Objective: Dorsal root ganglion stimulation (DRGS) is an effective therapy for chronic pain, though its mechanisms of action are unknown. Currently, we do not understand how clinically controllable parameters (e.g., electrode position, stimulus pulse width) affect the direct neural response to DRGS. Therefore, the goal of this study was to utilize a computational modeling approach to characterize how varying clinically controllable parameters changed neural activation profiles during DRGS.
Materials and methods: We coupled a finite element model of a human L5 DRG to multicompartment models of primary sensory neurons (i.e., Aα-, Aβ-, Aδ-, and C-neurons). We calculated the stimulation amplitudes necessary to elicit one or more action potentials in each neuron, and examined how neural activation profiles were affected by varying clinically controllable parameters.
Results: In general, DRGS predominantly activated large myelinated Aα- and Aβ-neurons. Shifting the electrode more than 2 mm away from the ganglion abolished most DRGS-induced neural activation. Increasing the stimulus pulse width to 500 μs or greater increased the number of activated Aδ-neurons, while shorter pulse widths typically only activated Aα- and Aβ-neurons. Placing a cathode near a nerve root, or an anode near the ganglion body, maximized Aβ-mechanoreceptor activation. Guarded active contact configurations did not activate more Aβ-mechanoreceptors than conventional bipolar configurations.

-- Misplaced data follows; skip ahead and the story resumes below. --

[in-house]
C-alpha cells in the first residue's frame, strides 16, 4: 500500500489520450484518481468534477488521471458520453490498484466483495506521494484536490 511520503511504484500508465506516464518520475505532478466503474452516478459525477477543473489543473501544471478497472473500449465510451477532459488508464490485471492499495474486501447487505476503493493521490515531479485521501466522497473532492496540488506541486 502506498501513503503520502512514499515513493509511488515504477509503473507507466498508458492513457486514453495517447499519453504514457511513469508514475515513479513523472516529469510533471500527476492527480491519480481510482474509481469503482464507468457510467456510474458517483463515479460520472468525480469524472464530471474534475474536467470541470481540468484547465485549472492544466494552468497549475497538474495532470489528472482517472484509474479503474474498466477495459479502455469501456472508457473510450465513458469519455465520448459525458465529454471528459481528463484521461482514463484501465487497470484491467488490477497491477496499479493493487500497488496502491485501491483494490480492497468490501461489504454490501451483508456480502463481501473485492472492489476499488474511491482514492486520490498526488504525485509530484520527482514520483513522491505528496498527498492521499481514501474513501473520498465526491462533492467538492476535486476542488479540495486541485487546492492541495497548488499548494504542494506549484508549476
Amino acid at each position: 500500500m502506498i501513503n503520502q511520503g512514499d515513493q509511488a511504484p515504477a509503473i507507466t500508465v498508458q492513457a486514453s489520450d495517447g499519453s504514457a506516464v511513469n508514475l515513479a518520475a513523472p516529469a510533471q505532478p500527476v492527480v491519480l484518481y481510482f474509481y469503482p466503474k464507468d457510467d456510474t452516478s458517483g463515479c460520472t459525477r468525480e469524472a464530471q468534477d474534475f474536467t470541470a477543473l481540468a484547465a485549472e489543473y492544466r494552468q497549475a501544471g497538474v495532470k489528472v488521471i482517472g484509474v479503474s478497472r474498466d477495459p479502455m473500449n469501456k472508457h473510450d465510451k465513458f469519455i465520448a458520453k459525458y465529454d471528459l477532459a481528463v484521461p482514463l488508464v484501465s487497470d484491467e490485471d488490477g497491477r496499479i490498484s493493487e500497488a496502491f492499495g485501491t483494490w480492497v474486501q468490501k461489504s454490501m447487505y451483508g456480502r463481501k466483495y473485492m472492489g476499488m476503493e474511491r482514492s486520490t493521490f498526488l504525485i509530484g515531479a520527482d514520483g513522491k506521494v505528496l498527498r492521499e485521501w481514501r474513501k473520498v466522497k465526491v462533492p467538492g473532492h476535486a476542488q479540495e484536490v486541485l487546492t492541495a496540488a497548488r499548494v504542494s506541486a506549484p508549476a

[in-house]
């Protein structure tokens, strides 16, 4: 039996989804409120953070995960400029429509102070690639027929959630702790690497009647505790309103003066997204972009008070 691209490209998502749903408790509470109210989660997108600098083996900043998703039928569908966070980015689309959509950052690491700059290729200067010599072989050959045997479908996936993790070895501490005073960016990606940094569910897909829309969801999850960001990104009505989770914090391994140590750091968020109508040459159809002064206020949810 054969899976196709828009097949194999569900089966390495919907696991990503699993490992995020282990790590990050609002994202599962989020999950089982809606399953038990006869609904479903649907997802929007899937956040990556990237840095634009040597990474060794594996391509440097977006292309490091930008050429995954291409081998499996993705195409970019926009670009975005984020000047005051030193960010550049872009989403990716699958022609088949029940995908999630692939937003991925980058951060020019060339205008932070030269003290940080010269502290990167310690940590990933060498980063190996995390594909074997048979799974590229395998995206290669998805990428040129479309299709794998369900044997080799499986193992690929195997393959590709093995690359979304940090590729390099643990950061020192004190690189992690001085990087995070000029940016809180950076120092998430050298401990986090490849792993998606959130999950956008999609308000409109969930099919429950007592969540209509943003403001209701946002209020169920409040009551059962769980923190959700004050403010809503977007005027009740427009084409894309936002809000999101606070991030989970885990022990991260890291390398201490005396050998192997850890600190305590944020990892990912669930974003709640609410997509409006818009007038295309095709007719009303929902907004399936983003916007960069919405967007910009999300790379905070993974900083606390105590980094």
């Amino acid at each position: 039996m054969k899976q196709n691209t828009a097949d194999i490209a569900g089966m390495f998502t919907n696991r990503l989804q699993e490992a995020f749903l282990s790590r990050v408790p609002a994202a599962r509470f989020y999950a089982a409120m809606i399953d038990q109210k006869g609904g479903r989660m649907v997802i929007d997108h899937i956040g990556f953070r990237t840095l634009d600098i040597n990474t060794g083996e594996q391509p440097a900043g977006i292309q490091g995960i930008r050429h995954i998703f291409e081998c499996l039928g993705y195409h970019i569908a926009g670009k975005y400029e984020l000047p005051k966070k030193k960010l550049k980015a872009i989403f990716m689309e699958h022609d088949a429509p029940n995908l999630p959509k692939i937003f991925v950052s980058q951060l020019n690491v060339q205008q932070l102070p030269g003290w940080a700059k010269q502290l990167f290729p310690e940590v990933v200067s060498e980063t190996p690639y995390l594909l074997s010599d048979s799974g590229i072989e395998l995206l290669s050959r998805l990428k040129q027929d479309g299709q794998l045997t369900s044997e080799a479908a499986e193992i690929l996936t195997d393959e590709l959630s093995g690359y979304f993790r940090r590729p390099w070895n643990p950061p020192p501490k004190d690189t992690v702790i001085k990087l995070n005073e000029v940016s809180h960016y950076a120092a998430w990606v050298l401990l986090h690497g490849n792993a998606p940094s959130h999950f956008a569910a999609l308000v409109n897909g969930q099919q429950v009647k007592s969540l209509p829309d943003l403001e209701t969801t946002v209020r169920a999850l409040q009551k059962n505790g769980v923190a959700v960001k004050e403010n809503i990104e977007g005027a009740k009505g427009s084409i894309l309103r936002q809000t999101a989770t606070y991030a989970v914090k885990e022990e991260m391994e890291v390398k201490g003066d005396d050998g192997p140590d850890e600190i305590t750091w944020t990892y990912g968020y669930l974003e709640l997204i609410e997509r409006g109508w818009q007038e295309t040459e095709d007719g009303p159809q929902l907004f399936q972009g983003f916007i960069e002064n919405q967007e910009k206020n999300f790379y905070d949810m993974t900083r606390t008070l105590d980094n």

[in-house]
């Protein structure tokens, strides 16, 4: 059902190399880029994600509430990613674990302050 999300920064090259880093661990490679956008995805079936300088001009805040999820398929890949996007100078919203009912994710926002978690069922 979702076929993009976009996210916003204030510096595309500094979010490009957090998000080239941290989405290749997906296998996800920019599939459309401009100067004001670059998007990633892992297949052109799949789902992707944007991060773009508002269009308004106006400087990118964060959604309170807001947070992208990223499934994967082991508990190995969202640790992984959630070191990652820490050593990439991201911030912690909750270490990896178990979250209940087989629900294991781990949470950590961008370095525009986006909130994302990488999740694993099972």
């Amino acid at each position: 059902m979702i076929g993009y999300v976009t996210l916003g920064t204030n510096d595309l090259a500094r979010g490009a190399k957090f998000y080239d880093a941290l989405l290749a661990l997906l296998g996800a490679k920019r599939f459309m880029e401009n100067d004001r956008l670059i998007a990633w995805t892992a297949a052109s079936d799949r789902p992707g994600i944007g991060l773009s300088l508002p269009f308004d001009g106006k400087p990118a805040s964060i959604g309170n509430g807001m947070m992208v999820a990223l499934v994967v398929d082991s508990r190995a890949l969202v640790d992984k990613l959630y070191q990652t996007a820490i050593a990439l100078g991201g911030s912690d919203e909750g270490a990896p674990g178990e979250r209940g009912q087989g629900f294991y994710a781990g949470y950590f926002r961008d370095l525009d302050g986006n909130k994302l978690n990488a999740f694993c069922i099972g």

Conclusions: Our results suggest that DRGS applied with stimulation parameters within typical clinical ranges predominantly activates Aβ-mechanoreceptors. In general, varying clinically controllable parameters affects the number of Aβ-mechanoreceptors activated, although longer pulse widths can increase Aδ-neuron activation. Our data support several Neuromodulation Appropriateness Consensus Committee guidelines on the clinical implementation of DRGS.
Keywords: Chronic pain; computer simulation; dorsal root ganglion; dorsal roots; electric stimulation; spinal cord stimulation.
© 2020 International Neuromodulation Society.